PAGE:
Kenyan legislators were pushing a law through parliament aimed at capping commercial banks’ lending rates at 4 percentage points above the central bank’s benchmark rate, the MP leading the initiative said on Monday.
Businesses complain that high commercial lending rates, often 18% or more, stifle corporate investment. Individuals say high rates put borrowing for home loans, for example, out of reach of many.
The central bank, whose benchmark rate is now 11.5 %, has urged banks to lower rates, but has not set a cap. Bankers say a fixed cap will push them to cut some lending to businesses deemed riskier, hurting economic activity. Parliament’s previous attempts to set a cap have failed.
“Just the way the government put a cap on fuel prices, after the fuel prices ran amok, we should also put a cap on interest rates if we want to create employment; if we want to create new businesses,” MP Jude Njomo told Reuters.
Mr Njomo, who was citing the 2010 government move to cap fuel prices, sponsored the lending rate motion being prepared for a second and final reading. If passed, it will then go to the president, who can still refuse to sign it into law.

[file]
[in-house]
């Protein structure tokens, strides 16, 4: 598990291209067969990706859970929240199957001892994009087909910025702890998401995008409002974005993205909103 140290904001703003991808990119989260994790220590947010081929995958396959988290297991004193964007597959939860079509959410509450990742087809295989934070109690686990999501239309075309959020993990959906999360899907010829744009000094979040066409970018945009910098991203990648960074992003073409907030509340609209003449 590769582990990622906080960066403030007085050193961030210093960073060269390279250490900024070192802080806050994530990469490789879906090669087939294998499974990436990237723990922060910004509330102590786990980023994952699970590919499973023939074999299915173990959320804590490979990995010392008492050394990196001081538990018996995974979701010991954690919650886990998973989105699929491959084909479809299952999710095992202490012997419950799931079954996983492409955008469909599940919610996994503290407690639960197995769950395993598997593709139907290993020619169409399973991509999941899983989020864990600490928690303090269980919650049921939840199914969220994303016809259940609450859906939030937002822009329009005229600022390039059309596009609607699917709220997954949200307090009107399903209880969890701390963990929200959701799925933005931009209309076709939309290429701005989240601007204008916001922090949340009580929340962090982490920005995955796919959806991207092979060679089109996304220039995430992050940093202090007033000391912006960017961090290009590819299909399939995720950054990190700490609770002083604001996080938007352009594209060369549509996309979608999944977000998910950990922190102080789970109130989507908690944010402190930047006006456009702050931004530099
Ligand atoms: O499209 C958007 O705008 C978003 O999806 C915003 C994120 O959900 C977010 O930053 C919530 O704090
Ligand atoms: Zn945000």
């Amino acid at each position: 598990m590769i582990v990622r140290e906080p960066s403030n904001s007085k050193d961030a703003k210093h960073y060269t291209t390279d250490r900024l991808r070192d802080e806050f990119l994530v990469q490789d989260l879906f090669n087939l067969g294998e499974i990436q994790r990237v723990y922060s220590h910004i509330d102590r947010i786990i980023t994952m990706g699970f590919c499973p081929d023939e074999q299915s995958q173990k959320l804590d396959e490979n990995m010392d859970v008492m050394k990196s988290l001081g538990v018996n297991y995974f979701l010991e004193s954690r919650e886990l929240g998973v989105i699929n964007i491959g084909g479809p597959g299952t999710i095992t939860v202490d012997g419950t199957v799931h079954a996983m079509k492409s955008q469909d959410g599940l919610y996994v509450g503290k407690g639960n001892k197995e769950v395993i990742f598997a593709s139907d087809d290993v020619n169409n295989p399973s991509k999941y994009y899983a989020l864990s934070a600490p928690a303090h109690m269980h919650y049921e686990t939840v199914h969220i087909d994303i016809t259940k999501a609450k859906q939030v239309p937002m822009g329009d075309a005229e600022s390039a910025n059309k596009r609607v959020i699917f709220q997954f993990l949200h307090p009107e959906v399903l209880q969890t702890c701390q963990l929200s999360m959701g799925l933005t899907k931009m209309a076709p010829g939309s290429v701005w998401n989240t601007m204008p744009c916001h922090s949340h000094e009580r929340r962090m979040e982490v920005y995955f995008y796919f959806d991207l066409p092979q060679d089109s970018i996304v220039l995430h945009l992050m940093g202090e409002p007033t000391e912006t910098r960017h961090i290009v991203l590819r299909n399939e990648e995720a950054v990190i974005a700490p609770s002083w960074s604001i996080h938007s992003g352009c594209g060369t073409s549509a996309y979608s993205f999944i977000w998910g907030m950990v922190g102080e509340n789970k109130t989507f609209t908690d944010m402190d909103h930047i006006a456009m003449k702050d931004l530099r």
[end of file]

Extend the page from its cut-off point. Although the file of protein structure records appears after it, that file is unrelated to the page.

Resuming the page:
Banks cite a range of reasons for charging rates, such as the difficulty of obtaining a detailed history of new clients. They also say big customers, who they know well, can secure much lower rates than those commonly cited.
Kenya Bankers’ Association chairman, Joshua Oigara, who is also CEO of Kenya Commercial Bank, said the proposed legislation would have “a huge impact on the entire financial sector”.
Mr Njomo, from the ruling Jubilee coalition, dismissed criticism of the move to cap commercial banks’ lending rates, which would also set the minimum rate for bank deposits at 70% of the central bank’s benchmark rate.
“We had the same response from the fuel dealers when the government said it was going to put a cap on fuel prices.
“The banks have been milking the people dry and they would like the same situation to continue forever,” he said.
His motion enjoyed broad support in parliament, Mr Njomo said.
If President Uhuru Kenyatta refuses to sign, MPs could seek a two-thirds majority, which legislators said would force him to ink the legislation.
Credit: Business Day